“Perhaps a Schumer backlash is inevitable” reads a Guardian article posted Sunday morning. The article, which included praise for breakout comedian star Amy Schumer’s “serious comedic clout in addition to a feminist agenda,” criticized Schumer for having “a shockingly large blind spot around race … Schumer’s stand-up repeatedly delves into racial territory tactlessly and with no apparent larger point.” Examples of Schumer’s offending jokes cited in the article included a bit about dating Latino men: “I used to date Latino guys,” she starts off in an old stand-up bit, “Now I prefer consensual.”
Schumer responded with lightning speed to the article. Less than two hours after the article’s posting, she posted two screenshots of a long note she had clearly just written in response on her phone. Her defense was adamant; in the statement, she said, “I ask you to resist the urge to pick me apart. Trust me. I am not racist.” Schumer stood by the idea that “I will joke about things that you aren’t comfortable with. And that’s ok. Stick with me and trust that I am joking” She claims her racial jokes as part of her put-on persona: “I go in and out of playing an irreverent idiot. That includes making dumb jokes about race.”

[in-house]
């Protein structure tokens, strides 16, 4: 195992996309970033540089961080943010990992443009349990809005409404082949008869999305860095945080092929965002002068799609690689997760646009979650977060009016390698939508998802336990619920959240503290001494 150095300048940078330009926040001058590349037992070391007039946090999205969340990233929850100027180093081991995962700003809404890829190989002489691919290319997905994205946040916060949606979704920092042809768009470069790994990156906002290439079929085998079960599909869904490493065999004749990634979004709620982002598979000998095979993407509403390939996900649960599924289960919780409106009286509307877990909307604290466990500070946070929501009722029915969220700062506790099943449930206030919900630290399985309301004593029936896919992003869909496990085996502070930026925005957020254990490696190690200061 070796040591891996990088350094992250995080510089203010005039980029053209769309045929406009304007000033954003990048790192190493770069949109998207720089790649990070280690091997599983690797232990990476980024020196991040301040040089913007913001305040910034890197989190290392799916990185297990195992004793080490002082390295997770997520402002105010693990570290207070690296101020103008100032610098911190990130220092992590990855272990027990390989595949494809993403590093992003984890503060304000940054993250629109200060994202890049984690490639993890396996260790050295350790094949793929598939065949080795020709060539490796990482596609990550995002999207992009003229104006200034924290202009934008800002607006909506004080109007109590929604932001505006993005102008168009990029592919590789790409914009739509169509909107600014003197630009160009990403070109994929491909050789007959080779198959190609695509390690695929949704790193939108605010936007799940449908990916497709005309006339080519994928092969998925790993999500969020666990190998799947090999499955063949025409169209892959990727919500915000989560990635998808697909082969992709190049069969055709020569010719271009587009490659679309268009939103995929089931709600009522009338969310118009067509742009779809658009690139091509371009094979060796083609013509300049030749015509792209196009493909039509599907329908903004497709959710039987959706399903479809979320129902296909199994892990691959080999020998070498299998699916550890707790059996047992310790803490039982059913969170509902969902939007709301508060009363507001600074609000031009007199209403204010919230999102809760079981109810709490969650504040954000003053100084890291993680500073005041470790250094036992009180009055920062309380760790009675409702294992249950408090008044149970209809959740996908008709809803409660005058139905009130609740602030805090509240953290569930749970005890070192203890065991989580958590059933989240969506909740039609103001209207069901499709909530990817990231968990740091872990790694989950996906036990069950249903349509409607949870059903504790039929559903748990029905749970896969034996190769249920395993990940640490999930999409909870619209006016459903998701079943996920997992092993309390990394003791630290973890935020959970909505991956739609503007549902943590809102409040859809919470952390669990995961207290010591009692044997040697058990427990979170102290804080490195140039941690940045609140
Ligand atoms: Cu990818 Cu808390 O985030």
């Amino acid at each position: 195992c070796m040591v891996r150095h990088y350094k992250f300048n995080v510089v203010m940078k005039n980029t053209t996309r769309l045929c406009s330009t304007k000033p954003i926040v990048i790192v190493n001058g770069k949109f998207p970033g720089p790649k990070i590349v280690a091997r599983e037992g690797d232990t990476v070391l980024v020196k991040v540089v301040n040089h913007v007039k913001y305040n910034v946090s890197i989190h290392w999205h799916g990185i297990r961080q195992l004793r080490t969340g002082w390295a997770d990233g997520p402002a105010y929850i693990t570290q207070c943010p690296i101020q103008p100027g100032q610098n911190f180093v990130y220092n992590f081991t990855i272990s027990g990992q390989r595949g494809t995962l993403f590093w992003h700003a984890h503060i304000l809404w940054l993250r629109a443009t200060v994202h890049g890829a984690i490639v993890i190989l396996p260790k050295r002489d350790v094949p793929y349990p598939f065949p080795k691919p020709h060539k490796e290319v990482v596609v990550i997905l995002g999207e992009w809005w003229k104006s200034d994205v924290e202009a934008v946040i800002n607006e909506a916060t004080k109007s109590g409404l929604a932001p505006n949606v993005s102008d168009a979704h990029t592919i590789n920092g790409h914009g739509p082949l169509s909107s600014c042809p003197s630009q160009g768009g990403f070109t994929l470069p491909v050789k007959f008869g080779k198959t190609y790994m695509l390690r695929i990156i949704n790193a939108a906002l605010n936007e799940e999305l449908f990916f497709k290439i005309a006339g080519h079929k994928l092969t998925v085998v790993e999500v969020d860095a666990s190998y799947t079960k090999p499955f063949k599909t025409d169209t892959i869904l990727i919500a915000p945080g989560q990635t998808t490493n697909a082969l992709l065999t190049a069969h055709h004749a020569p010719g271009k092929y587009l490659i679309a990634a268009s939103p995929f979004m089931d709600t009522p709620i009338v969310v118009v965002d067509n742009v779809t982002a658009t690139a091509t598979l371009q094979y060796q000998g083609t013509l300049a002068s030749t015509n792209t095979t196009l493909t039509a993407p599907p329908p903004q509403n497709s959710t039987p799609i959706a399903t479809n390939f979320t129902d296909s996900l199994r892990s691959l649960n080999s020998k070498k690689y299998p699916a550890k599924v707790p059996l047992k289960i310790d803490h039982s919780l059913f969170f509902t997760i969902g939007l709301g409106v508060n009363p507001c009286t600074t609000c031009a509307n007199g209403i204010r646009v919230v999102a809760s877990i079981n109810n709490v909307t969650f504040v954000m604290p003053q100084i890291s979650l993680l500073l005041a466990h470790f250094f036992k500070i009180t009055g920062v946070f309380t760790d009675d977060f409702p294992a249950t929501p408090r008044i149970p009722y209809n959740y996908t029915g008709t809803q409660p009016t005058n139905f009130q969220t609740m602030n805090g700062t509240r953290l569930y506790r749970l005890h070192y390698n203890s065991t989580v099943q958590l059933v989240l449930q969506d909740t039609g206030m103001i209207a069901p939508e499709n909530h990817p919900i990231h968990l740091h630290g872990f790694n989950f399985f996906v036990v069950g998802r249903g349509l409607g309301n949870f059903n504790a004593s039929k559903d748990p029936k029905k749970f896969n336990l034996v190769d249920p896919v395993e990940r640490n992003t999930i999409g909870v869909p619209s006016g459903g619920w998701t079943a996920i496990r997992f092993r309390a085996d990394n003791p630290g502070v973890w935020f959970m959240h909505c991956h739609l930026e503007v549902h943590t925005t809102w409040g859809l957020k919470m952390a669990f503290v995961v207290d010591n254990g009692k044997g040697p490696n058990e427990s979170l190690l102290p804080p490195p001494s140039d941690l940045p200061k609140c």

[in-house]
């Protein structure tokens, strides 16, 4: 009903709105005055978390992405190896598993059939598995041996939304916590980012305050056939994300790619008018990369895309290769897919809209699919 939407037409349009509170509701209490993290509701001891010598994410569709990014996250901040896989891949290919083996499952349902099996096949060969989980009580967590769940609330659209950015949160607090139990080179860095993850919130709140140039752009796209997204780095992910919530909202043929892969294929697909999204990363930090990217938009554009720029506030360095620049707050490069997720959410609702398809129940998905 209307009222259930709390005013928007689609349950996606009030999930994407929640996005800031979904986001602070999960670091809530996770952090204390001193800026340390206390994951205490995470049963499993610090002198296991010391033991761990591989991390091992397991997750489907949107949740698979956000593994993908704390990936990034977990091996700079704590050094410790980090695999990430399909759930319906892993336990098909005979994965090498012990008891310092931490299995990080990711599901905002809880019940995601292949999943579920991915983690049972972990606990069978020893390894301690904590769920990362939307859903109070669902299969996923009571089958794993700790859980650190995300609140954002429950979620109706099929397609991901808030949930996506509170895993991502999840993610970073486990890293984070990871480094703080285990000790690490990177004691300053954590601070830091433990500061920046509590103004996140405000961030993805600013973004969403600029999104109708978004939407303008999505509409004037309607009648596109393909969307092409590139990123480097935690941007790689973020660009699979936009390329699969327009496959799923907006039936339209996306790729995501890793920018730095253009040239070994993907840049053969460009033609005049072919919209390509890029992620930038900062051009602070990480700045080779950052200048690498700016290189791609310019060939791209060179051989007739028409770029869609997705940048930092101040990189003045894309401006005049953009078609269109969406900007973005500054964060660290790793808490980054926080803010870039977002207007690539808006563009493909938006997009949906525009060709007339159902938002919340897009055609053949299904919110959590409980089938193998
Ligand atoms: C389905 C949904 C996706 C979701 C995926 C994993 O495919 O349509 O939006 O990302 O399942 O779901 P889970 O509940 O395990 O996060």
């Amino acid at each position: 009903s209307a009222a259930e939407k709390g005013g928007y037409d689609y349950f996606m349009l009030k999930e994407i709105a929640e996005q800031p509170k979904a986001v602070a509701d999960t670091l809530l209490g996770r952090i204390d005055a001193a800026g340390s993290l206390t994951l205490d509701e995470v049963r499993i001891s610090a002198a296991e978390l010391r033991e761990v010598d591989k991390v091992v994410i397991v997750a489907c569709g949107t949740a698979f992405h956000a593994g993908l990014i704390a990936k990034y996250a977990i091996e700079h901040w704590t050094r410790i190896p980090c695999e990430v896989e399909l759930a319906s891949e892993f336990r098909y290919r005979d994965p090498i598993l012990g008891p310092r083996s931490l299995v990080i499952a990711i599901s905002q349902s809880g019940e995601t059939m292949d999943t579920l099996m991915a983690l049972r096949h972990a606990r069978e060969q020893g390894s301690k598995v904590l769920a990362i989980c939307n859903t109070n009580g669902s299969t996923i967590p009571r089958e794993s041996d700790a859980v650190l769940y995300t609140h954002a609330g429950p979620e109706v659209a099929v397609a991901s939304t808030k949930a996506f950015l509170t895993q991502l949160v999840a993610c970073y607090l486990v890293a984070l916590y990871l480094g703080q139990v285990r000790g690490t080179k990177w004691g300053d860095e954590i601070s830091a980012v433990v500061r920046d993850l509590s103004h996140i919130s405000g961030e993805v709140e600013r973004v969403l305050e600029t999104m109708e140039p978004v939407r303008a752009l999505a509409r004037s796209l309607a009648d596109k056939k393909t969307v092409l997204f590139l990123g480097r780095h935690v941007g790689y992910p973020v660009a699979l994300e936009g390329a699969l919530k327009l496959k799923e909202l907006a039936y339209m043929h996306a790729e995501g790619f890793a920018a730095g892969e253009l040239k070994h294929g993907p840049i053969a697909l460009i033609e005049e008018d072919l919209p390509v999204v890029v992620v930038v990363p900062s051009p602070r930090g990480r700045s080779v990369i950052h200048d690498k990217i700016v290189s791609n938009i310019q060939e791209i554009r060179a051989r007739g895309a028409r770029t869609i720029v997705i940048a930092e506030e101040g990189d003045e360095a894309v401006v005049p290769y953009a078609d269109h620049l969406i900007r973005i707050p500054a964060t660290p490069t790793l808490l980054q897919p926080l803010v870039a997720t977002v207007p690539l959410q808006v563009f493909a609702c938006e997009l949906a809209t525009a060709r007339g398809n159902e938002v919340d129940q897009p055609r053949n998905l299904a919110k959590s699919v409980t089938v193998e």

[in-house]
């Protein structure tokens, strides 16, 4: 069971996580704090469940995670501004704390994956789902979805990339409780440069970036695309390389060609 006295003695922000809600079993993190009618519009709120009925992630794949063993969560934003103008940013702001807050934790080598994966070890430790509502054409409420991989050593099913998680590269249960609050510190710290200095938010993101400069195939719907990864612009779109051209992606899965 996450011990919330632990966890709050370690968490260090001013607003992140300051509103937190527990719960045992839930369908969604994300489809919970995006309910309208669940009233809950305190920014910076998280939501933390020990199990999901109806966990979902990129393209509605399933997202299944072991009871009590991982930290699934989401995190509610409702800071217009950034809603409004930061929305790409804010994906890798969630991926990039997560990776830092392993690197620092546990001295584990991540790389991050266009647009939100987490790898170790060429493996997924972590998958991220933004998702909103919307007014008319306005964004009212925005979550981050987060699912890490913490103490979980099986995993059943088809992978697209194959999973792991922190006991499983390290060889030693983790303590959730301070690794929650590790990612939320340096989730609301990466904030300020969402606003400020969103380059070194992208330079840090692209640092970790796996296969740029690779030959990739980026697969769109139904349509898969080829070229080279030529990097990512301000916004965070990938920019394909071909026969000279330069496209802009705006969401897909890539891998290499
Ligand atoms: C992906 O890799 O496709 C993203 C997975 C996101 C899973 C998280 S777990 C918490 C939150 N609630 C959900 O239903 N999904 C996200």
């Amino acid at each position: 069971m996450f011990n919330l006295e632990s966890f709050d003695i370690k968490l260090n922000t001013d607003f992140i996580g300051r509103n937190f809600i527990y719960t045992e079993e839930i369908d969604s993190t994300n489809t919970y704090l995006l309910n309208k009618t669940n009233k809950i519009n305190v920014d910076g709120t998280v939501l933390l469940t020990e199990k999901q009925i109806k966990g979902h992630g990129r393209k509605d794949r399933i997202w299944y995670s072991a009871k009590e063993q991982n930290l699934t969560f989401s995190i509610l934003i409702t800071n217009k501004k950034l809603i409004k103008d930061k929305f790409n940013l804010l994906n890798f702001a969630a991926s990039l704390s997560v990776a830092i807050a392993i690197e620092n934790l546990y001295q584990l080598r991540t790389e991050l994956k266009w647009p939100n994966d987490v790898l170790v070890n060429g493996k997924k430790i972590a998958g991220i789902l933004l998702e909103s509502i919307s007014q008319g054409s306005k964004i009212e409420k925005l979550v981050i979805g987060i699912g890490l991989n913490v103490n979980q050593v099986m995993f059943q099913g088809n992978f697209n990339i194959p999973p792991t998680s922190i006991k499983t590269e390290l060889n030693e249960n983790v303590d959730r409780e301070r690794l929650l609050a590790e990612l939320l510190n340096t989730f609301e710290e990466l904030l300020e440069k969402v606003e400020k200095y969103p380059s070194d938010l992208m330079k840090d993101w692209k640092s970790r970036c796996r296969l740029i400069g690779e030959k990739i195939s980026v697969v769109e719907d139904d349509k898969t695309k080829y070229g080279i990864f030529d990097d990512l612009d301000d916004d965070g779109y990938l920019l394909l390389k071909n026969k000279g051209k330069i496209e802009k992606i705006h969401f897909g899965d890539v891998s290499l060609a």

While un-PC and controversial material is nothing new to the world of comedy and has and probably always will be debated, Schumer’s rebuttal feels somewhat ineffective. In part of her note, she says “You can call it a ‘blind spot for racism’ or ‘lazy’ but you are wrong. It is a joke and it is funny. I know that because people laugh at it.” People in certain audiences also may laugh at jokes about Chinese laundromats and black people loving chicken and watermelon, but the jokes are in no way validated or removed of their racial charge just because they got a laugh from someone. As Twitter ignites in both defense and offense of Schumer, it is a safe to say that a backlash is occurring. It would be upsetting to see a woman who has broken a lot of ground for women in comedy be pulled apart by critics, but hopefully this criticism can open up a mature conversation about racism in comedy rather than just start a flame war.